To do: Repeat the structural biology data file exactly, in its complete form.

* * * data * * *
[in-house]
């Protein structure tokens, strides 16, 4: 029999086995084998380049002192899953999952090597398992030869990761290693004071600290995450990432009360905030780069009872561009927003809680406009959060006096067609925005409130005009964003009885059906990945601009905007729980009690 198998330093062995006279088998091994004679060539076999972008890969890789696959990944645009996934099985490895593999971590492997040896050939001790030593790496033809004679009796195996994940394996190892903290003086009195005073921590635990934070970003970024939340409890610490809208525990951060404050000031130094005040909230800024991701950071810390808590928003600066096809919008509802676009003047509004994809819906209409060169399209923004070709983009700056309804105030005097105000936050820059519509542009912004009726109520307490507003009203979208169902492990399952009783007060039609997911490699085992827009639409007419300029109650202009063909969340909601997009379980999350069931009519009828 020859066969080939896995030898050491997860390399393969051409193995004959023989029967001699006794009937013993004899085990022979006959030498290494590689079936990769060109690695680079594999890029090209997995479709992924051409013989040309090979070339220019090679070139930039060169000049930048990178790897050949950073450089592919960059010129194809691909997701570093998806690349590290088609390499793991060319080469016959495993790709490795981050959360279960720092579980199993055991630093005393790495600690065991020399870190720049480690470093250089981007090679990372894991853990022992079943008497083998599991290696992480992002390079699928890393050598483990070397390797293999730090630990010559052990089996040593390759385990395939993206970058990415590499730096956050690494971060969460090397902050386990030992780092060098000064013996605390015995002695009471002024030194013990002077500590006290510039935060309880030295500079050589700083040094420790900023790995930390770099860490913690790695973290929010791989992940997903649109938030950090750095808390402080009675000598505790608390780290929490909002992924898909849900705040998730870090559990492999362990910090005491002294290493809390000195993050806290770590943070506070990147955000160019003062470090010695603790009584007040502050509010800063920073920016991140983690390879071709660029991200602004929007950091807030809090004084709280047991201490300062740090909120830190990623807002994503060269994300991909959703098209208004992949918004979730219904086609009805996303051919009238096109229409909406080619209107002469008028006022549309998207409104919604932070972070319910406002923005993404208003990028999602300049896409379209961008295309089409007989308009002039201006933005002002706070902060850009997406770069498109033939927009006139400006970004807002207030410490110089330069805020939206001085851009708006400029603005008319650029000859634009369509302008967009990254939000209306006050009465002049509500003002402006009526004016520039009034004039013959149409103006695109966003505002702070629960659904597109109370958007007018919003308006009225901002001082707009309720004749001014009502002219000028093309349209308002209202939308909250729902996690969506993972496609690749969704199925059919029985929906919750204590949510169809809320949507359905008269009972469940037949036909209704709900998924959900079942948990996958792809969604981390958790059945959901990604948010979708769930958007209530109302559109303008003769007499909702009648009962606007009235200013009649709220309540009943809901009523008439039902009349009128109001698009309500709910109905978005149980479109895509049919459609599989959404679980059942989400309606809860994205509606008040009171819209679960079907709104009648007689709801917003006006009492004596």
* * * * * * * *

[in-house]
């Protein structure tokens, strides 16, 4: 029999086995084998380049002192899953999952090597398992030869990761290693004071600290995450990432009360905030780069009872561009927003809680406009959060006096067609925005409130005009964003009885059906990945601009905007729980009690 198998330093062995006279088998091994004679060539076999972008890969890789696959990944645009996934099985490895593999971590492997040896050939001790030593790496033809004679009796195996994940394996190892903290003086009195005073921590635990934070970003970024939340409890610490809208525990951060404050000031130094005040909230800024991701950071810390808590928003600066096809919008509802676009003047509004994809819906209409060169399209923004070709983009700056309804105030005097105000936050820059519509542009912004009726109520307490507003009203979208169902492990399952009783007060039609997911490699085992827009639409007419300029109650202009063909969340909601997009379980999350069931009519009828 020859066969080939896995030898050491997860390399393969051409193995004959023989029967001699006794009937013993004899085990022979006959030498290494590689079936990769060109690695680079594999890029090209997995479709992924051409013989040309090979070339220019090679070139930039060169000049930048990178790897050949950073450089592919960059010129194809691909997701570093998806690349590290088609390499793991060319080469016959495993790709490795981050959360279960720092579980199993055991630093005393790495600690065991020399870190720049480690470093250089981007090679990372894991853990022992079943008497083998599991290696992480992002390079699928890393050598483990070397390797293999730090630990010559052990089996040593390759385990395939993206970058990415590499730096956050690494971060969460090397902050386990030992780092060098000064013996605390015995002695009471002024030194013990002077500590006290510039935060309880030295500079050589700083040094420790900023790995930390770099860490913690790695973290929010791989992940997903649109938030950090750095808390402080009675000598505790608390780290929490909002992924898909849900705040998730870090559990492999362990910090005491002294290493809390000195993050806290770590943070506070990147955000160019003062470090010695603790009584007040502050509010800063920073920016991140983690390879071709660029991200602004929007950091807030809090004084709280047991201490300062740090909120830190990623807002994503060269994300991909959703098209208004992949918004979730219904086609009805996303051919009238096109229409909406080619209107002469008028006022549309998207409104919604932070972070319910406002923005993404208003990028999602300049896409379209961008295309089409007989308009002039201006933005002002706070902060850009997406770069498109033939927009006139400006970004807002207030410490110089330069805020939206001085851009708006400029603005008319650029000859634009369509302008967009990254939000209306006050009465002049509500003002402006009526004016520039009034004039013959149409103006695109966003505002702070629960659904597109109370958007007018919003308006009225901002001082707009309720004749001014009502002219000028093309349209308002209202939308909250729902996690969506993972496609690749969704199925059919029985929906919750204590949510169809809320949507359905008269009972469940037949036909209704709900998924959900079942948990996958792809969604981390958790059945959901990604948010979708769930958007209530109302559109303008003769007499909702009648009962606007009235200013009649709220309540009943809901009523008439039902009349009128109001698009309500709910109905978005149980479109895509049919459609599989959404679980059942989400309606809860994205509606008040009171819209679960079907709104009648007689709801917003006006009492004596």